Originally published on Fri September 26, 2014 10:11 am
Fifty years ago, the United States shrank by a single square mile. It all happened where the Rio Grande divides El Paso and Ciudad Juárez in Mexico.
Ever since Texas became a state, the river has been the border between the two countries. But rivers can move — and that's exactly what happened in 1864, when torrential rains caused it to jump its banks and go south. Suddenly the border was in a different place, and Texas had gained 700 acres of land called the Chamizal (pronounced chah-mee-ZAHL), so named for a type of plant that grew there.
The Texas National Guard is refuting news reports that its troops sent to the border to assist in Operation Strong Safety have been going to the food banks because they can’t afford to eat.
Responding to claims by the Rio Grande Valley Food Bank that 50 members of the National Guard had requested food assistance, the National Guard office in Austin says it has internal provisions for Guard members that have financial hardship.
Fronteras: San Antonio is trying to figure how to regulate ride sharing companies such as Uber and Lyft. This week, we look at how Uber is faring in San Diego. Rosie Castro was a trailblazer for Latino politicians, which includes her twin sons, Julián and Joaquín. Rosie will be featured on HBO Latino this fall. She joins us on Fronteras to talk about her early activism days, her sons’ political careers and more.
Fronteras: One of the busiest areas for the U.S. Border Patrol is the Rio Grande Valley sector. We speak to a border patrol agent from there about everything from Central American migrants, border security to armed militias complicating things on the Texas border. Also, we hear about a summer camp in Texas near College Station, where children learn how to hunt. Campers learn about safety and hunt animals on private exotic game ranches.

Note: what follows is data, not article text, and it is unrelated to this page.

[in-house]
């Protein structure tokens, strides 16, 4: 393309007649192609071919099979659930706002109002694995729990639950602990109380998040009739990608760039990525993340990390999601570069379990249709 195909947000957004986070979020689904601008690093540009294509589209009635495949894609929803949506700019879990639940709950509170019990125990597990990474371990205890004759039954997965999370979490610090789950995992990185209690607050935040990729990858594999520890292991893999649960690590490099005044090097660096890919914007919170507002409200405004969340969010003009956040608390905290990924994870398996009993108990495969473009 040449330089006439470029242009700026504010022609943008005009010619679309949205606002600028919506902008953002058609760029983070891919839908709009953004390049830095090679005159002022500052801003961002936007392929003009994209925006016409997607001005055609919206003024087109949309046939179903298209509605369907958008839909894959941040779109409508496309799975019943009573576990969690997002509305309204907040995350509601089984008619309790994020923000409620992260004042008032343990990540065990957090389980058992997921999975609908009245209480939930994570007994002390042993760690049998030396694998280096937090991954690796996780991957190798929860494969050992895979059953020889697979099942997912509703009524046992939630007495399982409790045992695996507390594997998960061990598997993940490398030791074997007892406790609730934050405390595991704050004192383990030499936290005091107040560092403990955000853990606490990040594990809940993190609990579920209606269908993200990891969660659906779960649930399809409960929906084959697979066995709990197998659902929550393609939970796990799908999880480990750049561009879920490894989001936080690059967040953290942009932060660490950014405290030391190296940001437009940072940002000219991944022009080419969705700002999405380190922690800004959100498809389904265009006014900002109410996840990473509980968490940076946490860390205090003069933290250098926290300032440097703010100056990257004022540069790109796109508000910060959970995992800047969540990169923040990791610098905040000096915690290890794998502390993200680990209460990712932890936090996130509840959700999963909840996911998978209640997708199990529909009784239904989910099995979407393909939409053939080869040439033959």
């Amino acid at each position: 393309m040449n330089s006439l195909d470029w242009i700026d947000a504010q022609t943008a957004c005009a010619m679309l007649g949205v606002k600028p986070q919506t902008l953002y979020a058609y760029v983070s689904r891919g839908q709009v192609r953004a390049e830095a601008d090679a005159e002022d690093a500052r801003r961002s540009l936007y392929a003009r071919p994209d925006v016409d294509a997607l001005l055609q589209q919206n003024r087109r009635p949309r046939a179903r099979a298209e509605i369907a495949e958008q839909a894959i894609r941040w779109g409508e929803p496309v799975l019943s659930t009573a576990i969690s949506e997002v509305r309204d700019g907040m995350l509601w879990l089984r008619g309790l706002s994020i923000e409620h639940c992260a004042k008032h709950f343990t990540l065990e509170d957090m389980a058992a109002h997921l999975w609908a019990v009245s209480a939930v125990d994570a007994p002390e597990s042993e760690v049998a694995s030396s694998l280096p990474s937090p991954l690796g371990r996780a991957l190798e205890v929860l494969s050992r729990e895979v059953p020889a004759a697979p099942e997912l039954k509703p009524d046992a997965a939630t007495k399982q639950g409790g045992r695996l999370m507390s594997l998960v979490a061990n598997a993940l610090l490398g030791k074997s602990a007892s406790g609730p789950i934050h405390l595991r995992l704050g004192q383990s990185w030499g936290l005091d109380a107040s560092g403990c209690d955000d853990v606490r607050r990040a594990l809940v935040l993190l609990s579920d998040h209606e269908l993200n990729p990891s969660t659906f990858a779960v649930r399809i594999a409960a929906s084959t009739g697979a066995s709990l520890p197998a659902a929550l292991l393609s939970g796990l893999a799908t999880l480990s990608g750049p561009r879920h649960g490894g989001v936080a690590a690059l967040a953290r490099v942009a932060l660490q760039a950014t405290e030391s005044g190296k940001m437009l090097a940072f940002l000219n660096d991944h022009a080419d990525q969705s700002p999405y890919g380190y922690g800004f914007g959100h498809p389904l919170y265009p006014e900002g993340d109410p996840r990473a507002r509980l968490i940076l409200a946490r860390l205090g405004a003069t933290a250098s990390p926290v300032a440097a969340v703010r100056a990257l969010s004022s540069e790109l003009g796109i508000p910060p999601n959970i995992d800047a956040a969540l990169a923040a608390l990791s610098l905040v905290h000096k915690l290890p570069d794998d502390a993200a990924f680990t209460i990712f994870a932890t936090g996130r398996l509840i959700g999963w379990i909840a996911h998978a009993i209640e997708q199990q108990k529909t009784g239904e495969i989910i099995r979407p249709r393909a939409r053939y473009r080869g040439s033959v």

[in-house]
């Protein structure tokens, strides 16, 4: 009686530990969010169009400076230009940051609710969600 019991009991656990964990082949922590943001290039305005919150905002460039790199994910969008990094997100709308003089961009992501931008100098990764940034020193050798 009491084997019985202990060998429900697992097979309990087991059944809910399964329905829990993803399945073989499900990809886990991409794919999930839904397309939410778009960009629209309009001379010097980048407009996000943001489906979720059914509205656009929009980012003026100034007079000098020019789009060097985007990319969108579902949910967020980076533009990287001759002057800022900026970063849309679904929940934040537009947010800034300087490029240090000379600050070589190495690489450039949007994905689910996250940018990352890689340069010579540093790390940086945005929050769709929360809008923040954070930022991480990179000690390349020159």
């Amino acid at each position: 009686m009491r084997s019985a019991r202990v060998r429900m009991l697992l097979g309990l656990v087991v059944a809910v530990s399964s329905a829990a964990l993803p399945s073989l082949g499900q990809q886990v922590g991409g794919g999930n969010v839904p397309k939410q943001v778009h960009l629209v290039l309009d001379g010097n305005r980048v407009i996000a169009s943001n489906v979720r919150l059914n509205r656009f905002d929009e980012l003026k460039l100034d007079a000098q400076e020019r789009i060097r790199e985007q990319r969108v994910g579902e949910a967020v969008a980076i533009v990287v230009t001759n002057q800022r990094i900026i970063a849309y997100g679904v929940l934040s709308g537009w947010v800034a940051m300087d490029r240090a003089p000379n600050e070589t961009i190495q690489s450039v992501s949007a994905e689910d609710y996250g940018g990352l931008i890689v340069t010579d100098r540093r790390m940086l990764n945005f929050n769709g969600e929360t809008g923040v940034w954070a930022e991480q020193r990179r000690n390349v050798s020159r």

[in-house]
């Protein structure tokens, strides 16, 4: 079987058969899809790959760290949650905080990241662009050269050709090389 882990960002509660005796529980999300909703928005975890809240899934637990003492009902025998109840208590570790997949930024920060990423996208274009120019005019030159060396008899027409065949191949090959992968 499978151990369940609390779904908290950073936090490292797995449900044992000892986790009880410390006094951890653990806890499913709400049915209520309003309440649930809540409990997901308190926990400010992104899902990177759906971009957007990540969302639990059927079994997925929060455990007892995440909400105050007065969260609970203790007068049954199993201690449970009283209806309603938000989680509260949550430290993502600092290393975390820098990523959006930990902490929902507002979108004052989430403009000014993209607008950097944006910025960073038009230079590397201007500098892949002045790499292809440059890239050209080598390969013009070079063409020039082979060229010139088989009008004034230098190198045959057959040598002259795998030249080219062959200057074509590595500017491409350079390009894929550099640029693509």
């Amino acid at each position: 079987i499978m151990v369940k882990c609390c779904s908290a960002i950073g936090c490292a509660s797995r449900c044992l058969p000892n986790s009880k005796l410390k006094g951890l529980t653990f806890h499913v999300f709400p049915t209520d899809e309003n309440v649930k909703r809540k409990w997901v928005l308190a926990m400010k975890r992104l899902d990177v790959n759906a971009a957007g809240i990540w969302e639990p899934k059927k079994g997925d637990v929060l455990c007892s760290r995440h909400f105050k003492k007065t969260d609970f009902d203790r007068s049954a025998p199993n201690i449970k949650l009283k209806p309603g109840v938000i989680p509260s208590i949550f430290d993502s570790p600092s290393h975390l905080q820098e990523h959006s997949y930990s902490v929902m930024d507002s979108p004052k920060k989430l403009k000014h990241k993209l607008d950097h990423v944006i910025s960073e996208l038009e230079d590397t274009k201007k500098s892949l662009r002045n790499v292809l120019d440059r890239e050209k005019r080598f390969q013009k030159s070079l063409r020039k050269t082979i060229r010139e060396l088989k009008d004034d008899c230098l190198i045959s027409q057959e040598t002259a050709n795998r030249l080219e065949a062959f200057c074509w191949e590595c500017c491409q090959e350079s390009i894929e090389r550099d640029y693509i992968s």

NCLR Says Medicaid Expansion Would Benefit Latinos, Economy
During the hearing on border security a number of people testified about their experiences on the border and their stories varied widely enough to make one wonder if they were all talking about the same Texas Mexico border.
Michael Seifert was one of the many witnesses and he gave testimony about his concerns of the growing militarization of the border. Seifert is a community activist and a longtime resident of the Rio Grande Valley.
State lawmakers on the Texas House Committee on Public Safety and Homeland Security seem to be committed to “more boots on ground” when comes to the state-led border security operation.
Department of Public Safety Director Col. Steve McCraw told lawmakers that since the surge began they have been able to decrease the amount of crime happening at the border by 56%. But he said at some point he would like DPS to get out of the border business.
A lot has been said about the humanitarian crisis on the border, and a lot of it has been false.
Kids fleeing the violence of their home countries numbering over 57,000 in the past 10 months have sparked a national conversation about the country's immigration system. Teasing truth from fiction is the only way to have a meaningful understanding of what is happening to our south.
We explore some of the big claims that have proved false thus far:
Originally published on Mon August 25, 2014 10:22 am
This post was updated at 11 p.m. ET.
In an attempt to weigh in on an immigration issue before Congress leaves Washington for a five-week break, the House has voted 223-189 to approve a $694 million emergency funding bill. The Republican-backed legislation is a response to the rising number of minors who have crossed the U.S. border unaccompanied and without going through the necessary legal steps.